1. Hi Dore! Sub non-hydrogenated margarine for butter (I like organic Earth Balance buttery sticks). If the margarine is salted, cut salt to 1/4 tsp. For the milk sub, I’d stick to a thicker non-dairy milk like So Delicious coconut milk or a non-dairy creamer (the batter needs to be thick in order to marble; almond milk or soy might be too thin, though I haven’t tried it so I can’t confirm that.) Finally, make sure your instant pudding mix is pareve. Jello sugar based instant vanilla pudding and pie filling is certified pareve (look for the hechsher to be sure): link to ok.org Enjoy!

  1. Just looking at the recipe…is there something I could use instead of the vanilla pudding mix?? That is an impossibility here in England!! Would custard powder work? (To me they taste the same) thanks

    1. Hi Lynn, I developed this recipe over three years ago and I´ve always used pudding mix in it, so I´m not sure offhand about a sub. Custard powder is similar to instant pudding powder, from what I read, so it might be worth a try… but I can´t promise since I haven´t tried it myself. If I come across a better sub I will let you know!

    1. Hi Ilana! Sub non-hydrogenated margarine for butter (I like organic Earth Balance buttery sticks). If the margarine is salted, cut salt to 1/4 tsp. For the milk sub, I’d stick to a thicker non-dairy milk like So Delicious coconut milk or a non-dairy creamer (the batter needs to be thick in order to marble; almond milk or soy might be too thin, though I haven’t tried it so I can’t confirm that.) Finally, make sure your instant pudding mix is pareve. Jello sugar based instant vanilla pudding and pie filling is certified pareve: link to ok.org Enjoy!

  2. Excellent - 5 starsExcellent - 5 starsExcellent - 5 starsExcellent - 5 starsExcellent - 5 stars
    Looks delicious, and can substitute the products and make it to our eating habits. I will use the milk due to your comment…..so I go into the kitchen to measure the sub products, so tomorrow I can make the cake,,,,,,,,and I am out of almond extract 0-)

  3. Hi Tori!
    Love your recipes! Do you have a recipe for a sweet challah using about 8-9 cups flour?

    Is it necessary to use high-gluten flour only?

    Thanks!

  4. Excellent - 5 starsExcellent - 5 starsExcellent - 5 starsExcellent - 5 starsExcellent - 5 stars
    Just took two out of the oven; they look and smell wonderful. Can’t wait to try. Thanks for the great recipe.

  5. Excellent - 5 starsExcellent - 5 starsExcellent - 5 starsExcellent - 5 starsExcellent - 5 stars
    I grew up in Brooklyn, New York. All my adult life I’ve been trying to find Ebinger’s Bakery Marble Cake recipe (Their famous Chocolate Blackout Cake is in a few cookbooks and online) . I’ve tried dozens of marble cake recipes. I can still smell it when my mom would bring it home. It was definitely the almond extract that made it so unique. I made yours and it was “oh-so-close”. Made it again and doubled the pure almond extract to 1 Tablespoon. Viola, almost a home run! Your marbling directions also helped me to marble correctly. Thanks so much for bringing the delicious the memories to life.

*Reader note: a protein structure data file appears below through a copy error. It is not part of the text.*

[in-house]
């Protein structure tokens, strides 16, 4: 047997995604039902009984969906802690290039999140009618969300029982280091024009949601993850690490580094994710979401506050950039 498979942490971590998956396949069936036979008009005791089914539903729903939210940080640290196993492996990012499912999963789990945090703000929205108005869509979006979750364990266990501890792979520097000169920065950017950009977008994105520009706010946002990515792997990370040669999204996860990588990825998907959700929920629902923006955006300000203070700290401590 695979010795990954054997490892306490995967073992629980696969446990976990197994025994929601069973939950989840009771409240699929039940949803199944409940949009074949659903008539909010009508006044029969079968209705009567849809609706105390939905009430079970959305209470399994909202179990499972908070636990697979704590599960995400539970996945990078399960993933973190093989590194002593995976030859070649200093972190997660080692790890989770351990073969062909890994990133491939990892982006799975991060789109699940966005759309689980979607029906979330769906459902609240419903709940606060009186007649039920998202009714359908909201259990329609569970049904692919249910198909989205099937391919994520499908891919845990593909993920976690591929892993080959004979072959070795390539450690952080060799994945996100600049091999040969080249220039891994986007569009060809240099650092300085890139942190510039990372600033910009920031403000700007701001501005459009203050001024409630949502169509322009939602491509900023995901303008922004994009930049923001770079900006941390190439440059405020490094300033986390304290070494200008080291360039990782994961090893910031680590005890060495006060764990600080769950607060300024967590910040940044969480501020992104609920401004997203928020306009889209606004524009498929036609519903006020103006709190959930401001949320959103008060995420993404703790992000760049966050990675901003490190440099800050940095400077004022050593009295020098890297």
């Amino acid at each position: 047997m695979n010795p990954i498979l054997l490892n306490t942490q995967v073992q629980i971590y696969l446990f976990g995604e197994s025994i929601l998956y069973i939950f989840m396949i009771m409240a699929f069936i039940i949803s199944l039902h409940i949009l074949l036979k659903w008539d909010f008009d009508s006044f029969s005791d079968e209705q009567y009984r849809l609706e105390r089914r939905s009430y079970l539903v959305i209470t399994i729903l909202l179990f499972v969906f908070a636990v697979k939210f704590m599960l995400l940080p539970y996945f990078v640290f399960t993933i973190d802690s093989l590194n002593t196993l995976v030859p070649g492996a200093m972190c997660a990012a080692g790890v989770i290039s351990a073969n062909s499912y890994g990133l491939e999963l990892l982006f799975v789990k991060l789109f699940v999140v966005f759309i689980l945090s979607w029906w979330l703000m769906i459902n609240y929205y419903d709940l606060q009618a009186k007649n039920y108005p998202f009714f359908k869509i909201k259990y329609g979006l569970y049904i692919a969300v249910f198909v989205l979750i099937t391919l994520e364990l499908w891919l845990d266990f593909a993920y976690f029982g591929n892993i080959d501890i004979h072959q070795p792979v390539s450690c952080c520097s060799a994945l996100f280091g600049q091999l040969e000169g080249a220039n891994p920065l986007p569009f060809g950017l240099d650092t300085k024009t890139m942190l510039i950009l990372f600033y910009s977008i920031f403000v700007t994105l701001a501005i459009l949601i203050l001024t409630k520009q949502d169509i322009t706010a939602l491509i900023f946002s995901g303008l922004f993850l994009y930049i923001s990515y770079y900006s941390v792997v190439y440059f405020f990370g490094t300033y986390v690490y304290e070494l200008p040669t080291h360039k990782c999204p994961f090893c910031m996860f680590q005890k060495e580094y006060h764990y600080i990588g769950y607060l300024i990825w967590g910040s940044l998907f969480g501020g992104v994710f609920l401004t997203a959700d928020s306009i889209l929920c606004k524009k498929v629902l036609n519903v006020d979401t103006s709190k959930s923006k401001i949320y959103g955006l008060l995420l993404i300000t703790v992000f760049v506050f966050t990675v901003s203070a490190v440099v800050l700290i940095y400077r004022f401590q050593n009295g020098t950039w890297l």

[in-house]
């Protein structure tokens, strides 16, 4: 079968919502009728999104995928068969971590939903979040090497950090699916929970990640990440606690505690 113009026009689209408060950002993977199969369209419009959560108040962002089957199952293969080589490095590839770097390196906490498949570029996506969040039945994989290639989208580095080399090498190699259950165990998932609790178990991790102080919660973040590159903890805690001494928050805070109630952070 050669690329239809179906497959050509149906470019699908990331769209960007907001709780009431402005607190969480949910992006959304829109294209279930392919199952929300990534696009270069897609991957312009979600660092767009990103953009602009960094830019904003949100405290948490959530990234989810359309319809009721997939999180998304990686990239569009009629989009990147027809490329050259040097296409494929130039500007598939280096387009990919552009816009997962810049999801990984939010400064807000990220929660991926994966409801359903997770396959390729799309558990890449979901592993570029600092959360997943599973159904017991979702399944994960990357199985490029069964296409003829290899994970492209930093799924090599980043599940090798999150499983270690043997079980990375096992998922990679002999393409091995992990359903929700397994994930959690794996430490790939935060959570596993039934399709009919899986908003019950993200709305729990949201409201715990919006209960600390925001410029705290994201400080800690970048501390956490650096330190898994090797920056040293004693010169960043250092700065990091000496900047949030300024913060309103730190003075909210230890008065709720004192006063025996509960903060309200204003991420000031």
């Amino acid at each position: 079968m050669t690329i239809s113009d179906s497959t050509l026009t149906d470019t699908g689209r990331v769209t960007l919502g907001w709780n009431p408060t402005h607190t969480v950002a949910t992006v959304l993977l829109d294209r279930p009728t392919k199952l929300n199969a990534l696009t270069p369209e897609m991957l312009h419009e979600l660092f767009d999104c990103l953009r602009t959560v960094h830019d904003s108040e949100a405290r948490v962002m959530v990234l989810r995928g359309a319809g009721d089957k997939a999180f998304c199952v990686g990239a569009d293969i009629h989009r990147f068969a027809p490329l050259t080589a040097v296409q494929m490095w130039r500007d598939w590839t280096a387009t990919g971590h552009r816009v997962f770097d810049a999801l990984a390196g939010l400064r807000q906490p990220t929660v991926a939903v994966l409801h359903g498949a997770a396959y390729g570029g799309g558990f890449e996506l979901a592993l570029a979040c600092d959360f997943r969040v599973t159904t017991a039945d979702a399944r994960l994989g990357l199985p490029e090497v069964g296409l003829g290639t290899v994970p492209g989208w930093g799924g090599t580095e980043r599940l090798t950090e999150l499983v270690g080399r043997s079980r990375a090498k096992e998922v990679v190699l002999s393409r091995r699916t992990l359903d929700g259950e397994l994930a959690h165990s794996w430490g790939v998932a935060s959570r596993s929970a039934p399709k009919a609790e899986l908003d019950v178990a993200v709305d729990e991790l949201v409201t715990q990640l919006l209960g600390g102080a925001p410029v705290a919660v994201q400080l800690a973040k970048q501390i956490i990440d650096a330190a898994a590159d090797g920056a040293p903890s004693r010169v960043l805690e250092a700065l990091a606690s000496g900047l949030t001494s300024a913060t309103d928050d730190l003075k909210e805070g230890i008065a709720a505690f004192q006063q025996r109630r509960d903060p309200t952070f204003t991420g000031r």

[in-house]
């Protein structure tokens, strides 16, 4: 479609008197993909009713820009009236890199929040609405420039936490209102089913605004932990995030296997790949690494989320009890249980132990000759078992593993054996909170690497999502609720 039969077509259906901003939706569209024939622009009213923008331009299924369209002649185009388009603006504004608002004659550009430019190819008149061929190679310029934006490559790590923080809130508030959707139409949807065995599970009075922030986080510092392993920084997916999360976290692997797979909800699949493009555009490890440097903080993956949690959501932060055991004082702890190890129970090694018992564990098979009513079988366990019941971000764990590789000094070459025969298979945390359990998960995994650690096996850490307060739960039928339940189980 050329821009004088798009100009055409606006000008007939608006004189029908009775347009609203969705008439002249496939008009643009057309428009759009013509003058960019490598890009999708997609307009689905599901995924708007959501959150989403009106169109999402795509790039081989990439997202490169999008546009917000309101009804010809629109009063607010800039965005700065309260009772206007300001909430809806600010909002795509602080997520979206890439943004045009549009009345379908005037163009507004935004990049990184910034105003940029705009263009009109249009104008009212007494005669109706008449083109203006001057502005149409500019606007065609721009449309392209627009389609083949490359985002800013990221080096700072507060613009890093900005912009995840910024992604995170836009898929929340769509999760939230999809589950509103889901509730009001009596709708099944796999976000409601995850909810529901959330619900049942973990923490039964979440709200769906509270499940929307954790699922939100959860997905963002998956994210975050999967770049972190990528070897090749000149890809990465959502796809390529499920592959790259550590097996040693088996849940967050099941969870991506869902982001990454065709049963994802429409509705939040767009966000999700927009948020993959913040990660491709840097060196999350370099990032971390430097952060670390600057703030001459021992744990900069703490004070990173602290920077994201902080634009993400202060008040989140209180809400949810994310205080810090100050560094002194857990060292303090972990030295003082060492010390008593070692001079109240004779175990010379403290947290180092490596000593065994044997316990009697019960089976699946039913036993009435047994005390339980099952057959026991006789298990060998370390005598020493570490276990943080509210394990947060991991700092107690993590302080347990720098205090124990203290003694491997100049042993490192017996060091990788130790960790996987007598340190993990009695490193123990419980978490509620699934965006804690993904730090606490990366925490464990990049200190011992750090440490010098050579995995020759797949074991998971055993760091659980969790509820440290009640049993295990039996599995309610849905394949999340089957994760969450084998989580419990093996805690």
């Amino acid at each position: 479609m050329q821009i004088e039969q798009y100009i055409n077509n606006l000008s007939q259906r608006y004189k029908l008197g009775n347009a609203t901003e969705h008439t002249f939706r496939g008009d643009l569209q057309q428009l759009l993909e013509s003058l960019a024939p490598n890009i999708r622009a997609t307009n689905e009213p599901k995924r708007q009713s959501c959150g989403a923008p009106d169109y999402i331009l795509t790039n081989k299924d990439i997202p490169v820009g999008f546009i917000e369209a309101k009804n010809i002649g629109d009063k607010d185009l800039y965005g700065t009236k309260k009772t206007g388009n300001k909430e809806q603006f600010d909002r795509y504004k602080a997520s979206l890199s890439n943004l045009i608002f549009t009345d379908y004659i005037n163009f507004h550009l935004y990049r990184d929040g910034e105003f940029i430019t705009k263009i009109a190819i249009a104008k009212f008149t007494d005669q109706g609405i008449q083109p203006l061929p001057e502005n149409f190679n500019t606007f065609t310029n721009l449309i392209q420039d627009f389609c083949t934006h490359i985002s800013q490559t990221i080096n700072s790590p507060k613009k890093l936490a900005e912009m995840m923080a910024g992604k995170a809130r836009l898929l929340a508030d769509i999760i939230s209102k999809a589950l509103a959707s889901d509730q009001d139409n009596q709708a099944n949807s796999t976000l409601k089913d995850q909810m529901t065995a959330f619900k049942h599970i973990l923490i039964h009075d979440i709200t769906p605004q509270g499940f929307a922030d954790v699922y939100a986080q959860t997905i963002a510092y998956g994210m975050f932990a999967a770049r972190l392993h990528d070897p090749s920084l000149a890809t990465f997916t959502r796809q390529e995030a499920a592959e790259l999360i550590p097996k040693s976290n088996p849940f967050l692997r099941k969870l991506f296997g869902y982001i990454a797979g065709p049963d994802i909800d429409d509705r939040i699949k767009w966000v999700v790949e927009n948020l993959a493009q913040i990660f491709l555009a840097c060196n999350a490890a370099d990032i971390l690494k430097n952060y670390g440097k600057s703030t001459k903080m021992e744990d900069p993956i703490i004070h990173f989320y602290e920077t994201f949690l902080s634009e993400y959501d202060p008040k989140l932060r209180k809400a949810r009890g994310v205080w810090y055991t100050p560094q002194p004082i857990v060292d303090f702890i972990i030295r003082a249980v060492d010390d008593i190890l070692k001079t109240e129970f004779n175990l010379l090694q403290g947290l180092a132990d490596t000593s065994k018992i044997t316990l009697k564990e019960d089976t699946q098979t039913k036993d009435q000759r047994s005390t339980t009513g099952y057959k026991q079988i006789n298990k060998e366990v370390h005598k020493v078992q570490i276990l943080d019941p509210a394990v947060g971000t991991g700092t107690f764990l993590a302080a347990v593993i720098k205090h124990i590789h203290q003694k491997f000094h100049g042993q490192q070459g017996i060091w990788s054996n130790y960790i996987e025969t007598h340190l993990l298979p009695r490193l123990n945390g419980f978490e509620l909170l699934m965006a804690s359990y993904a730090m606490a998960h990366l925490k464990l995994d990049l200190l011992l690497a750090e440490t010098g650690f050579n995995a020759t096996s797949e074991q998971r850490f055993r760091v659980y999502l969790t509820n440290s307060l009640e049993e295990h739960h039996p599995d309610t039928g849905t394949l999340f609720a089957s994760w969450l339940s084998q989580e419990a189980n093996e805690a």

6. Made this last night! I had to substitute vanilla for the almond extract (not a big fan of almonds). The cake was rich and moist…and scrumptious! Can’t wait to try your other recipes!!

  7. Excellent - 5 starsExcellent - 5 starsExcellent - 5 starsExcellent - 5 starsExcellent - 5 stars
    It came out lovely and moist (although I didn’t marble it as I should have). Besides the cocoa I added a few pieces of 85% chocolate in the choloate mix and orange syrup on top. So it is really chocolatey with a touch of orange. Yummy! I also used raw cane sugar instead of normal one. Perfect with a cup of coffee. Posted a photo of it on facebook, link provided.
    Thank you Tory for the recipe and the photos provided.

    1. Ilonka, I’m not sure what you mean by a “lieu if cake batter.” Do you mean the batter was too liquid? If so, it is very likely that you did not use instant pudding in the recipe. If you use any other kind of pudding than instant, this problem can occur.

  8. I’m looking for a good marble recipe but I need to make it in a 1/2 sheet cake pan. Have you ever made this in a larger cake pan?

  9. I really love your Mabel cake recipe, I have never made it before, I wish to try it now but I don’t understand your measurement in cups, can you please explain to me in grm and ml.

    1. Hi Esther, here you go:

      Marble Cake

      Ingredients

      130 grm cake flour
      55 grm dry instant vanilla pudding mix (make sure it is INSTANT pudding!)
      10 grm baking powder
      3 grms salt
      110 grms unsalted butter, room temperature
      200 grms sugar
      3 eggs
      7 ml vanilla extract
      175 ml milk, room temperature
      30 grm unsweetened cocoa powder
      80 ml very hot water

      Preheat oven to 176 degrees C.